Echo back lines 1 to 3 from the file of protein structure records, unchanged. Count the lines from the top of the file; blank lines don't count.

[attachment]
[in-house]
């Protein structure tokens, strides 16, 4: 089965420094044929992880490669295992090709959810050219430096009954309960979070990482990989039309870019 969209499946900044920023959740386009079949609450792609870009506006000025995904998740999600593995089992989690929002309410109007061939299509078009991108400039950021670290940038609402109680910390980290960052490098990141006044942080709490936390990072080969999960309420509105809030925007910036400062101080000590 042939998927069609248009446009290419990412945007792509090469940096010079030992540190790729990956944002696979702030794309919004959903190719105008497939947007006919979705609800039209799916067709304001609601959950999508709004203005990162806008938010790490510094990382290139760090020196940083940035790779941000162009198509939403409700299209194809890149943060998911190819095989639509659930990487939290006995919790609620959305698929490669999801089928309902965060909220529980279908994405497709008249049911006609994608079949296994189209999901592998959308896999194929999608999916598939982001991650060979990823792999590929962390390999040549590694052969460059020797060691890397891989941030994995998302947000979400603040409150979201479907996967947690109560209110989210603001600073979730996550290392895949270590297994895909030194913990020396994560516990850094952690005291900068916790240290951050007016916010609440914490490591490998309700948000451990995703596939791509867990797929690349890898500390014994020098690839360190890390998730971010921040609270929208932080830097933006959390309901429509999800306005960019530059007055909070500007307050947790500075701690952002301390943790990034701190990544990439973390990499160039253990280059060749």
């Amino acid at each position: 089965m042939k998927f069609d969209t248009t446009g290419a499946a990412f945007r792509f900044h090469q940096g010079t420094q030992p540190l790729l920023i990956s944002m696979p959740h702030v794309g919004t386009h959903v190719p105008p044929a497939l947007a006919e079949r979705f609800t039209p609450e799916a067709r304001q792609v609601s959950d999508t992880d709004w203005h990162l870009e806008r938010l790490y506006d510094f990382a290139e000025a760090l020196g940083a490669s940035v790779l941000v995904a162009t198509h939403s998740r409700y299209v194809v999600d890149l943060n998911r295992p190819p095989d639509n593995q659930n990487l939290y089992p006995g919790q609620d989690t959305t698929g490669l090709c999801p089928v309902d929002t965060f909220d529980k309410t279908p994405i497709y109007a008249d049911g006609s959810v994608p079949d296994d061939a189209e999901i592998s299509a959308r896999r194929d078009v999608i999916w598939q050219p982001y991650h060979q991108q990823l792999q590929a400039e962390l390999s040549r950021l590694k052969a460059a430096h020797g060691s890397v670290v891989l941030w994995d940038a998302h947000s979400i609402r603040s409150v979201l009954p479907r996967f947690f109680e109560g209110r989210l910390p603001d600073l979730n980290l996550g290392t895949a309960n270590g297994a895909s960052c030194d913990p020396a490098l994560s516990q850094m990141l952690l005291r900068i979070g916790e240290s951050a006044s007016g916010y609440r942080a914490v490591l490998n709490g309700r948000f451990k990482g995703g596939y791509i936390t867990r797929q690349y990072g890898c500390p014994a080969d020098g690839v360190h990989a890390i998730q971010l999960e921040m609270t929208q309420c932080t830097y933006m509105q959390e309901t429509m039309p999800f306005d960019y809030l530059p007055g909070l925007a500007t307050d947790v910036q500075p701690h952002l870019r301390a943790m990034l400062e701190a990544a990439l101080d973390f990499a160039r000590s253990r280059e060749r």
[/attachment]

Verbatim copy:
[in-house]
């Protein structure tokens, strides 16, 4: 089965420094044929992880490669295992090709959810050219430096009954309960979070990482990989039309870019 969209499946900044920023959740386009079949609450792609870009506006000025995904998740999600593995089992989690929002309410109007061939299509078009991108400039950021670290940038609402109680910390980290960052490098990141006044942080709490936390990072080969999960309420509105809030925007910036400062101080000590 042939998927069609248009446009290419990412945007792509090469940096010079030992540190790729990956944002696979702030794309919004959903190719105008497939947007006919979705609800039209799916067709304001609601959950999508709004203005990162806008938010790490510094990382290139760090020196940083940035790779941000162009198509939403409700299209194809890149943060998911190819095989639509659930990487939290006995919790609620959305698929490669999801089928309902965060909220529980279908994405497709008249049911006609994608079949296994189209999901592998959308896999194929999608999916598939982001991650060979990823792999590929962390390999040549590694052969460059020797060691890397891989941030994995998302947000979400603040409150979201479907996967947690109560209110989210603001600073979730996550290392895949270590297994895909030194913990020396994560516990850094952690005291900068916790240290951050007016916010609440914490490591490998309700948000451990995703596939791509867990797929690349890898500390014994020098690839360190890390998730971010921040609270929208932080830097933006959390309901429509999800306005960019530059007055909070500007307050947790500075701690952002301390943790990034701190990544990439973390990499160039253990280059060749």
């Amino acid at each position: 089965m042939k998927f069609d969209t248009t446009g290419a499946a990412f945007r792509f900044h090469q940096g010079t420094q030992p540190l790729l920023i990956s944002m696979p959740h702030v794309g919004t386009h959903v190719p105008p044929a497939l947007a006919e079949r979705f609800t039209p609450e799916a067709r304001q792609v609601s959950d999508t992880d709004w203005h990162l870009e806008r938010l790490y506006d510094f990382a290139e000025a760090l020196g940083a490669s940035v790779l941000v995904a162009t198509h939403s998740r409700y299209v194809v999600d890149l943060n998911r295992p190819p095989d639509n593995q659930n990487l939290y089992p006995g919790q609620d989690t959305t698929g490669l090709c999801p089928v309902d929002t965060f909220d529980k309410t279908p994405i497709y109007a008249d049911g006609s959810v994608p079949d296994d061939a189209e999901i592998s299509a959308r896999r194929d078009v999608i999916w598939q050219p982001y991650h060979q991108q990823l792999q590929a400039e962390l390999s040549r950021l590694k052969a460059a430096h020797g060691s890397v670290v891989l941030w994995d940038a998302h947000s979400i609402r603040s409150v979201l009954p479907r996967f947690f109680e109560g209110r989210l910390p603001d600073l979730n980290l996550g290392t895949a309960n270590g297994a895909s960052c030194d913990p020396a490098l994560s516990q850094m990141l952690l005291r900068i979070g916790e240290s951050a006044s007016g916010y609440r942080a914490v490591l490998n709490g309700r948000f451990k990482g995703g596939y791509i936390t867990r797929q690349y990072g890898c500390p014994a080969d020098g690839v360190h990989a890390i998730q971010l999960e921040m609270t929208q309420c932080t830097y933006m509105q959390e309901t429509m039309p999800f306005d960019y809030l530059p007055g909070l925007a500007t307050d947790v910036q500075p701690h952002l870019r301390a943790m990034l400062e701190a990544a990439l101080d973390f990499a160039r000590s253990r280059e060749r």